delgazette.com

A man of many firsts

November 4, 2011

MELISSA MACKEY

Staff Writer

A complaint filed with the Ohio Elections Commission (OEC) by Democrat Richard Bird against Republican State Representative Andrew Brenner (Powell) was dismissed this week.

The complaint was rejected in a unanimous decision by the OEC. The commission ruled that no violation of the state’s election laws occurred in regards to payroll tax liens against a business Brenner is tied to that were filed around the time Brenner made contributions to his campaign for state representative, said Phillip Richter, OEC director.

In early October, Bird asked for an investigation of the two federal payroll tax liens totaling about $59,000 filed against Prestige Music Studios, a Powell business owned by Brenner’s wife, Sara Marie Brenner. Brenner is vice president in his wife’s company.

Bird filed the complaint with the commission asking it determine if any money withheld from Prestige Music Studios or its employees was used to finance Andrew Brenner’s campaign for state representative.

Bird, as well as Brenner’s attorney, attended the 30-minute hearing and made presentations before the commission issued its ruling.

Richter had recommended that there was no violation based on the allegation contained in the complaint.

Bird said he wasn’t surprised by the OEC’s decision.

“It’s very difficult to work through the process because there is not an organization tasked with the investigation of these complaints,” Bird said. “The OEC reviews information provided and makes a ruling. They don’t do any investigation or fact-finding. In the end, I absolutely respect their decision, which was made based on the law today.”

Bird said he is working with Ohio lawmakers on changing the campaign finance law, so that it matches the federal campaign finance law.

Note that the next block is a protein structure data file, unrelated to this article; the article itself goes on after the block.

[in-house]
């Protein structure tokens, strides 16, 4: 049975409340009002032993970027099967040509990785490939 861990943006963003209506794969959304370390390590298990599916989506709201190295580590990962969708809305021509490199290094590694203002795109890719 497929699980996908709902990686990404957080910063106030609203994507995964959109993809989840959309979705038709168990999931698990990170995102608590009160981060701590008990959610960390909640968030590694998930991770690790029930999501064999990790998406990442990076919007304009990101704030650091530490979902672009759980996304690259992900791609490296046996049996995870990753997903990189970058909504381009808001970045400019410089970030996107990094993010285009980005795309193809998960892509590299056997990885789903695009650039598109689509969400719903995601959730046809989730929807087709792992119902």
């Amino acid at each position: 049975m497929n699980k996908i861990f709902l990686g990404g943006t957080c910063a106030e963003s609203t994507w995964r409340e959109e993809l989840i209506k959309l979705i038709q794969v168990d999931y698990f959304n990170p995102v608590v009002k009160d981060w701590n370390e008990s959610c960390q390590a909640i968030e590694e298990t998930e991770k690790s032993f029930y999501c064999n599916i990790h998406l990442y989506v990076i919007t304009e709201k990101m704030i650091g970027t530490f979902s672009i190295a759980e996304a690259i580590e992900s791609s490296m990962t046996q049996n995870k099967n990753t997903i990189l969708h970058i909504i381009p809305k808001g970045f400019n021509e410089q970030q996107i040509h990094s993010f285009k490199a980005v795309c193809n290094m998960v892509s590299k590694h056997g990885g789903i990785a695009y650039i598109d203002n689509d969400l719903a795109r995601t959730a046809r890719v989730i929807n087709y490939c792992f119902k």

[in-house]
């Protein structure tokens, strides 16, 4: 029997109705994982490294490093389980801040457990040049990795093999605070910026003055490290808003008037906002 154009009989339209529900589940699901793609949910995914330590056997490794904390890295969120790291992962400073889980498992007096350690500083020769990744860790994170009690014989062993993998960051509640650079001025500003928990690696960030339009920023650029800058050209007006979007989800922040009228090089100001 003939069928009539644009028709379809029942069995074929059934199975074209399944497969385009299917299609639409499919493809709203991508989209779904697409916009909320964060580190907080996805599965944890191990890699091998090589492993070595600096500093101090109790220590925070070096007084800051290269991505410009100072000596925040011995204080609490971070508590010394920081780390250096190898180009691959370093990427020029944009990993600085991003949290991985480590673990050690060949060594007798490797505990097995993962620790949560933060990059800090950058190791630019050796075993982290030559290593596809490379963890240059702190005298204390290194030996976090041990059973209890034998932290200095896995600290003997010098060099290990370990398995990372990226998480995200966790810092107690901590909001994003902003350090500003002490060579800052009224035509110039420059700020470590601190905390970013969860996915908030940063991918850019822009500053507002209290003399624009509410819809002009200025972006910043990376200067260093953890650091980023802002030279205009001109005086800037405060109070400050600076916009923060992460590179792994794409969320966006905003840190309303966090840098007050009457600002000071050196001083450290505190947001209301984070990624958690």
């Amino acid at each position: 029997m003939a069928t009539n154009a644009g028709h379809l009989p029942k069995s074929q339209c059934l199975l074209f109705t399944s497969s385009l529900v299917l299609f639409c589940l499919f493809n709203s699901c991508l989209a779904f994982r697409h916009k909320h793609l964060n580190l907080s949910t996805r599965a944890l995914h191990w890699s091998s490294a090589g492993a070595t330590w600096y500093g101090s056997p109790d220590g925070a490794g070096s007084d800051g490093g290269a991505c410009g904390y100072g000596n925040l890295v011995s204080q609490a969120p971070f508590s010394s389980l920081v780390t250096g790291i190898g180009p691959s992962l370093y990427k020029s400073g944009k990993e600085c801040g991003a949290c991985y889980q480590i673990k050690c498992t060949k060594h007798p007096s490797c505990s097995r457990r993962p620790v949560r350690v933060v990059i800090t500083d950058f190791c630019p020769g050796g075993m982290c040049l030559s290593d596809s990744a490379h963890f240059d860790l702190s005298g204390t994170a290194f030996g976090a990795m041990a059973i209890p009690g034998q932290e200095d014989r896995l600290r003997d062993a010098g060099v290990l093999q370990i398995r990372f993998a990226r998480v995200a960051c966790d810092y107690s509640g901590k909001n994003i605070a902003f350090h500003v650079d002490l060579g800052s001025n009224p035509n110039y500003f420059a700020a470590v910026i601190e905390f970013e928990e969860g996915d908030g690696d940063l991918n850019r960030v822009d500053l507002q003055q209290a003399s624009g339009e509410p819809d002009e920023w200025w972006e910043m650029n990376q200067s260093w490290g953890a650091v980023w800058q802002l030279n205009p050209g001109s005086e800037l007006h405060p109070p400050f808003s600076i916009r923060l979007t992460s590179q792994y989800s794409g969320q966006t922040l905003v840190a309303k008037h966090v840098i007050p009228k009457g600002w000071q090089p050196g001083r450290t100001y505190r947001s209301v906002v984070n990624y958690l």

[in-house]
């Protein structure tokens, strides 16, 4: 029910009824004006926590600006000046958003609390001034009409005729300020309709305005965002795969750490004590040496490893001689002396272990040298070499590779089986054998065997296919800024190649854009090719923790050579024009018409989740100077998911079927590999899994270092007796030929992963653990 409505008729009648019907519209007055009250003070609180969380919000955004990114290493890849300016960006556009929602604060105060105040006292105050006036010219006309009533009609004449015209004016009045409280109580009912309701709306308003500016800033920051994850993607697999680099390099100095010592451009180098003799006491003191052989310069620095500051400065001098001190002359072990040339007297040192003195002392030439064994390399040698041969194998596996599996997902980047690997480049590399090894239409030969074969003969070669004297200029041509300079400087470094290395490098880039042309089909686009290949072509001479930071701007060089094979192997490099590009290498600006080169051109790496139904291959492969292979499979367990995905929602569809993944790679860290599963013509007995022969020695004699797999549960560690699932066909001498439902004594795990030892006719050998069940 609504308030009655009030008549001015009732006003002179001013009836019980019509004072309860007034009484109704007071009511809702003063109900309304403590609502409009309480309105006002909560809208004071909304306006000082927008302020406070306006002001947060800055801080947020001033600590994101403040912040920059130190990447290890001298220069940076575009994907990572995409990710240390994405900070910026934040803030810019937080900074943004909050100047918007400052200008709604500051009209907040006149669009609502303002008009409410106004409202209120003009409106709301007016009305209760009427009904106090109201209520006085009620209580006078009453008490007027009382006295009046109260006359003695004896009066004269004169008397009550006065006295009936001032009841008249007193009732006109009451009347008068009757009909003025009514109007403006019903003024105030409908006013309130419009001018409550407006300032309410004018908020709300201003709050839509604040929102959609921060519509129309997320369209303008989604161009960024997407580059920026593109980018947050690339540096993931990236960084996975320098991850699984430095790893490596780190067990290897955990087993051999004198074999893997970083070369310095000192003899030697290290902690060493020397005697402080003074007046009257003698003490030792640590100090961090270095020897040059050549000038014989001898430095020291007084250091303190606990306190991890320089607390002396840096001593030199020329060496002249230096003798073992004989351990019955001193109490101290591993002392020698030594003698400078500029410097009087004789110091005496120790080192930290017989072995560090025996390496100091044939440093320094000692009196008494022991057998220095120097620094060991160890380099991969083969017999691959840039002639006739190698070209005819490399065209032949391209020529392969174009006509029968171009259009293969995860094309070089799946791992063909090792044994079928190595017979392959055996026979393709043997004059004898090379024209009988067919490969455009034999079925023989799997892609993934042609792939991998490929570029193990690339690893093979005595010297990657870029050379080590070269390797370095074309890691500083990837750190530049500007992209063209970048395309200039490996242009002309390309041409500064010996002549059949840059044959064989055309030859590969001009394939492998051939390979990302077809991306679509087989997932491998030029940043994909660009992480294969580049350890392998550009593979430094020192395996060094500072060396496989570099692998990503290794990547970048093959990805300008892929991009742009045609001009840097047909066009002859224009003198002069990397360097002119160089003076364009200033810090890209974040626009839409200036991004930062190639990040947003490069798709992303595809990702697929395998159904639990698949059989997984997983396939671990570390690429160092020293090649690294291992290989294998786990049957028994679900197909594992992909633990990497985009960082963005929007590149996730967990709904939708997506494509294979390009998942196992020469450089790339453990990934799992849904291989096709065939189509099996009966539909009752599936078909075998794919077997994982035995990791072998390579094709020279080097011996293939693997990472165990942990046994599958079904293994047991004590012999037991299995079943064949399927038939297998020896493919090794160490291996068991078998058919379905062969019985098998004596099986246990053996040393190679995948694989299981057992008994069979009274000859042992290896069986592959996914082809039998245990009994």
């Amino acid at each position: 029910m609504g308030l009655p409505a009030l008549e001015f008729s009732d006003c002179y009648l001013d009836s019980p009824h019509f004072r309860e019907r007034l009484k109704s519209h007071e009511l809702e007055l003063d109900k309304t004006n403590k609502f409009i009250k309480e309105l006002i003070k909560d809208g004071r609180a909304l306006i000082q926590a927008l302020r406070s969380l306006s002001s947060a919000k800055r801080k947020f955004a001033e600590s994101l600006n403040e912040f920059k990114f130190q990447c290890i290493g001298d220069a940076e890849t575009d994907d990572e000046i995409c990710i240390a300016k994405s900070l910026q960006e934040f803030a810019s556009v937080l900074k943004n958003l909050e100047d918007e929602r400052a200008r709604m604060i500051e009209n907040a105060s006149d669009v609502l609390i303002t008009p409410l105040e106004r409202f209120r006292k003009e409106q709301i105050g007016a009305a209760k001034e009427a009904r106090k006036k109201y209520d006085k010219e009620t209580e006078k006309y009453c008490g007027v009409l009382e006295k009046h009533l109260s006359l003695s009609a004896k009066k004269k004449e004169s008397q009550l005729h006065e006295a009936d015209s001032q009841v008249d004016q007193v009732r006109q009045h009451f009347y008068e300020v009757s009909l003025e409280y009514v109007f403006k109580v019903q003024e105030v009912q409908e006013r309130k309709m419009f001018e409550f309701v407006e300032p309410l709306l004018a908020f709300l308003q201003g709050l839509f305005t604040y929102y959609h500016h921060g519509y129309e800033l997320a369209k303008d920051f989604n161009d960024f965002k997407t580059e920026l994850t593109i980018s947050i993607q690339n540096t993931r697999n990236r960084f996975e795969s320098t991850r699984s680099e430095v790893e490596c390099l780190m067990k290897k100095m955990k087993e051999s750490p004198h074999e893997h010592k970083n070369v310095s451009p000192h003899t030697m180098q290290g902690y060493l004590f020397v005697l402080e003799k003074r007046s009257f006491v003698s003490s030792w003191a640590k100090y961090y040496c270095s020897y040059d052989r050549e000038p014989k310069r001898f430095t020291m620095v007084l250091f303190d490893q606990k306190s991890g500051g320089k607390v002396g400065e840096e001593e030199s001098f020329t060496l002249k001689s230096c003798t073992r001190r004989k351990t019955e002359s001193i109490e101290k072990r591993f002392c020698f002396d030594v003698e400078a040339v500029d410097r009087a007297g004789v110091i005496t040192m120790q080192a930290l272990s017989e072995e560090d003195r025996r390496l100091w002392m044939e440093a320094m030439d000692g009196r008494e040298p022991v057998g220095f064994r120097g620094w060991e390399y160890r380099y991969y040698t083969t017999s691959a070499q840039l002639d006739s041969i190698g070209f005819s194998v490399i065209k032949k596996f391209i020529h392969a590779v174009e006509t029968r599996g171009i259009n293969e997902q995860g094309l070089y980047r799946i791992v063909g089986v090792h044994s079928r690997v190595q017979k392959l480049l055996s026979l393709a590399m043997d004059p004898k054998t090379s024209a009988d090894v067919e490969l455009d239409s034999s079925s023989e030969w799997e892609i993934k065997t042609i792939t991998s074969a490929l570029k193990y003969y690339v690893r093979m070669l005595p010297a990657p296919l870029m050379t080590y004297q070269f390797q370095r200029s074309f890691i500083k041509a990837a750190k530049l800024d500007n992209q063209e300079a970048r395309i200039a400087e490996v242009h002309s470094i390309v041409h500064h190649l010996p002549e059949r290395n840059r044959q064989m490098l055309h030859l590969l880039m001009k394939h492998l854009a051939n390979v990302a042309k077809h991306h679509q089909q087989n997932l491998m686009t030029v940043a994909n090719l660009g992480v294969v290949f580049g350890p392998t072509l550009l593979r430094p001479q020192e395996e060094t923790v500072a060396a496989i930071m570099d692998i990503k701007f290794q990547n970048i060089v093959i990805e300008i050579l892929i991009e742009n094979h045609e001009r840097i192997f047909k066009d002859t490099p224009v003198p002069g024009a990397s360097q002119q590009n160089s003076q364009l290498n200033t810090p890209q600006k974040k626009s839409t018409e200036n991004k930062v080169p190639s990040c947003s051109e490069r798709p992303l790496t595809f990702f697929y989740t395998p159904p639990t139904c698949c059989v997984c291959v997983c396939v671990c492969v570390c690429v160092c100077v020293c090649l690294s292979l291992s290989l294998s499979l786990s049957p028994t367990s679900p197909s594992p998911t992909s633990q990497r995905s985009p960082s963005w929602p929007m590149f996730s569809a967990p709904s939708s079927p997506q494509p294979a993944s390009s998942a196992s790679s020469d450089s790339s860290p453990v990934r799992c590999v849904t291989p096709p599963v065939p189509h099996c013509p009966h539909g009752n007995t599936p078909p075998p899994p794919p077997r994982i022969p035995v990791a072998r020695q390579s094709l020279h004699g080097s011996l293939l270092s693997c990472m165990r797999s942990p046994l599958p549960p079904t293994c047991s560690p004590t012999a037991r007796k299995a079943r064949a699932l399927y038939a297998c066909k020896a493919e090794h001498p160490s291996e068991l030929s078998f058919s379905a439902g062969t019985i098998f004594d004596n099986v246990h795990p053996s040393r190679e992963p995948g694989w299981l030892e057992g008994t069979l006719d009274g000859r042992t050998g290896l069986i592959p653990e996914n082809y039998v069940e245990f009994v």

“One of my frustrations is there is no process to ask or require a review of how a candidate or an elected official funds their campaign,” Bird said.

Last year, Bird accused Brenner, then Delaware County recorder, of illegally rigging a bidding process for a contract in the recorder’s office while they both ran for the state representative seat.

Brenner called Bird’s previous complaint a political stunt and on Friday said he is pleased by the OEC’s decision.

“Time and time again, my opponents have accused me of wrong doing,” he said in a written statement to the Gazette. “It’s all been false, and this time a bi-partisan panel dismissed the wild accusations with a 6-0 vote. I have a job to do serving the residents of this county, and I will not allow my opponents and those who try to stir up trouble to detract me from doing it.”

Bird said this most recent complaint is broader than targeting Brenner, but about reforming Ohio campaign finance law.

The big issue I have is that Ohio law is completely different from federal campaign law. There’s a lot stricter controls than are at the state level. It’s not about Andrew Brenner. It’s about what is good for the state of Ohio.”